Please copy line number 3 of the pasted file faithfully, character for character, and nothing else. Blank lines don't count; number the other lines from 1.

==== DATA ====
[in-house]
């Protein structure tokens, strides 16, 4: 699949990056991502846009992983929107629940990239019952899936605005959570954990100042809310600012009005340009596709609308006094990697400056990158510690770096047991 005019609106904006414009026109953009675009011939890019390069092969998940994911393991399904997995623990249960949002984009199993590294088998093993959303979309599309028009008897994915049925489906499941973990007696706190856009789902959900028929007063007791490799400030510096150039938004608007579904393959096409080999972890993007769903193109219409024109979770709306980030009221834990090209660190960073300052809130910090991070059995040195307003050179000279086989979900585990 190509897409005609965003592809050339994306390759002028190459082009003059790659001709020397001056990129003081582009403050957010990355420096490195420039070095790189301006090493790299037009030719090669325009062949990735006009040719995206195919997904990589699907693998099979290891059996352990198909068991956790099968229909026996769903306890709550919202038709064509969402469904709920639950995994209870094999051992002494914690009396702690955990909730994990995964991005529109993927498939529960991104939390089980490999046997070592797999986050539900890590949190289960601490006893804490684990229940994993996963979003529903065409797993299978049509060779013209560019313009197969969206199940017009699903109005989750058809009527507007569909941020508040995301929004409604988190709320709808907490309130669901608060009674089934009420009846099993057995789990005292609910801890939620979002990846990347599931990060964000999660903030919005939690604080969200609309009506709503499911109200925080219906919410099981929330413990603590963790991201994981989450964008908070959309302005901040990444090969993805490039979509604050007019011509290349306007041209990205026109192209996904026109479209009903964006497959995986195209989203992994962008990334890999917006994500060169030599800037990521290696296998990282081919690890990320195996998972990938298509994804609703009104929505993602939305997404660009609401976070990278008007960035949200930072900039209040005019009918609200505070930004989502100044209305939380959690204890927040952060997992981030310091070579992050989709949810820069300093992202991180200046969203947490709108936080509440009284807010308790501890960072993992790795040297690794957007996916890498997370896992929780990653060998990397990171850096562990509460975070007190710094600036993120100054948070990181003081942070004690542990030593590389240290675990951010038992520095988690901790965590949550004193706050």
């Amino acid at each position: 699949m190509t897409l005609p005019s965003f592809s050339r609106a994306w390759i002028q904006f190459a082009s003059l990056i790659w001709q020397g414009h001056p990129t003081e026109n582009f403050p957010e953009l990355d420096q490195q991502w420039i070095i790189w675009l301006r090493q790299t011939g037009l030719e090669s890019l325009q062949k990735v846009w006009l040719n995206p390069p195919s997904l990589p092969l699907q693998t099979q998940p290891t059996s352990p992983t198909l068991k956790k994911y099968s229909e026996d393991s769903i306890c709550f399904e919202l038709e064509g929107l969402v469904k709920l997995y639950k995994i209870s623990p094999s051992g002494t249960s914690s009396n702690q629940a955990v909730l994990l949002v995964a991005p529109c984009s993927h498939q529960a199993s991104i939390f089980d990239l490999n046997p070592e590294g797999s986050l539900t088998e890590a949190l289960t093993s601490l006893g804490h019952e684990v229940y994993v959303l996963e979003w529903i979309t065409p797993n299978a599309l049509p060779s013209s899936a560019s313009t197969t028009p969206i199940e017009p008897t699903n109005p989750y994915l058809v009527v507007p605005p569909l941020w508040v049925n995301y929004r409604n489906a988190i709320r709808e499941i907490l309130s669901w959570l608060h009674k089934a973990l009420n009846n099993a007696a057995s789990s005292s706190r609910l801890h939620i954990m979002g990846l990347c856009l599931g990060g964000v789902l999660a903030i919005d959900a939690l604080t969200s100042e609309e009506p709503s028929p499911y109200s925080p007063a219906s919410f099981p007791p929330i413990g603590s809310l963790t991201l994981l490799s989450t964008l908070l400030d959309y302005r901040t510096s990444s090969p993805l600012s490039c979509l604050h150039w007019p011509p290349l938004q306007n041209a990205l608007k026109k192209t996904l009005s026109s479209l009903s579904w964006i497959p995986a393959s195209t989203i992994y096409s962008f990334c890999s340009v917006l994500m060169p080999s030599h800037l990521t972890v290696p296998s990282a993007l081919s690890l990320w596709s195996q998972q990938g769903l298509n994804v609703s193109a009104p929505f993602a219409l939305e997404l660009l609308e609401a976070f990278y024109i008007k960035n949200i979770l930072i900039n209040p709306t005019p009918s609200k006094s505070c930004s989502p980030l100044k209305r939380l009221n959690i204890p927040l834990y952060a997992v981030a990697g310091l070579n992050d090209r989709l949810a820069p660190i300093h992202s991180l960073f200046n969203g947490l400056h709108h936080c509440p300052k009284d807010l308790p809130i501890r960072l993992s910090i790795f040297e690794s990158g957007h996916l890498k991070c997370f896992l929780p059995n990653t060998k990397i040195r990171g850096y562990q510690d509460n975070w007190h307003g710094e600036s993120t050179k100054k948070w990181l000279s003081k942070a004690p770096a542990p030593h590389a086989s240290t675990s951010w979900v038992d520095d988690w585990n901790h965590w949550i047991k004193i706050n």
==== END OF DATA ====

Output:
């Amino acid at each position: 699949m190509t897409l005609p005019s965003f592809s050339r609106a994306w390759i002028q904006f190459a082009s003059l990056i790659w001709q020397g414009h001056p990129t003081e026109n582009f403050p957010e953009l990355d420096q490195q991502w420039i070095i790189w675009l301006r090493q790299t011939g037009l030719e090669s890019l325009q062949k990735v846009w006009l040719n995206p390069p195919s997904l990589p092969l699907q693998t099979q998940p290891t059996s352990p992983t198909l068991k956790k994911y099968s229909e026996d393991s769903i306890c709550f399904e919202l038709e064509g929107l969402v469904k709920l997995y639950k995994i209870s623990p094999s051992g002494t249960s914690s009396n702690q629940a955990v909730l994990l949002v995964a991005p529109c984009s993927h498939q529960a199993s991104i939390f089980d990239l490999n046997p070592e590294g797999s986050l539900t088998e890590a949190l289960t093993s601490l006893g804490h019952e684990v229940y994993v959303l996963e979003w529903i979309t065409p797993n299978a599309l049509p060779s013209s899936a560019s313009t197969t028009p969206i199940e017009p008897t699903n109005p989750y994915l058809v009527v507007p605005p569909l941020w508040v049925n995301y929004r409604n489906a988190i709320r709808e499941i907490l309130s669901w959570l608060h009674k089934a973990l009420n009846n099993a007696a057995s789990s005292s706190r609910l801890h939620i954990m979002g990846l990347c856009l599931g990060g964000v789902l999660a903030i919005d959900a939690l604080t969200s100042e609309e009506p709503s028929p499911y109200s925080p007063a219906s919410f099981p007791p929330i413990g603590s809310l963790t991201l994981l490799s989450t964008l908070l400030d959309y302005r901040t510096s990444s090969p993805l600012s490039c979509l604050h150039w007019p011509p290349l938004q306007n041209a990205l608007k026109k192209t996904l009005s026109s479209l009903s579904w964006i497959p995986a393959s195209t989203i992994y096409s962008f990334c890999s340009v917006l994500m060169p080999s030599h800037l990521t972890v290696p296998s990282a993007l081919s690890l990320w596709s195996q998972q990938g769903l298509n994804v609703s193109a009104p929505f993602a219409l939305e997404l660009l609308e609401a976070f990278y024109i008007k960035n949200i979770l930072i900039n209040p709306t005019p009918s609200k006094s505070c930004s989502p980030l100044k209305r939380l009221n959690i204890p927040l834990y952060a997992v981030a990697g310091l070579n992050d090209r989709l949810a820069p660190i300093h992202s991180l960073f200046n969203g947490l400056h709108h936080c509440p300052k009284d807010l308790p809130i501890r960072l993992s910090i790795f040297e690794s990158g957007h996916l890498k991070c997370f896992l929780p059995n990653t060998k990397i040195r990171g850096y562990q510690d509460n975070w007190h307003g710094e600036s993120t050179k100054k948070w990181l000279s003081k942070a004690p770096a542990p030593h590389a086989s240290t675990s951010w979900v038992d520095d988690w585990n901790h965590w949550i047991k004193i706050n």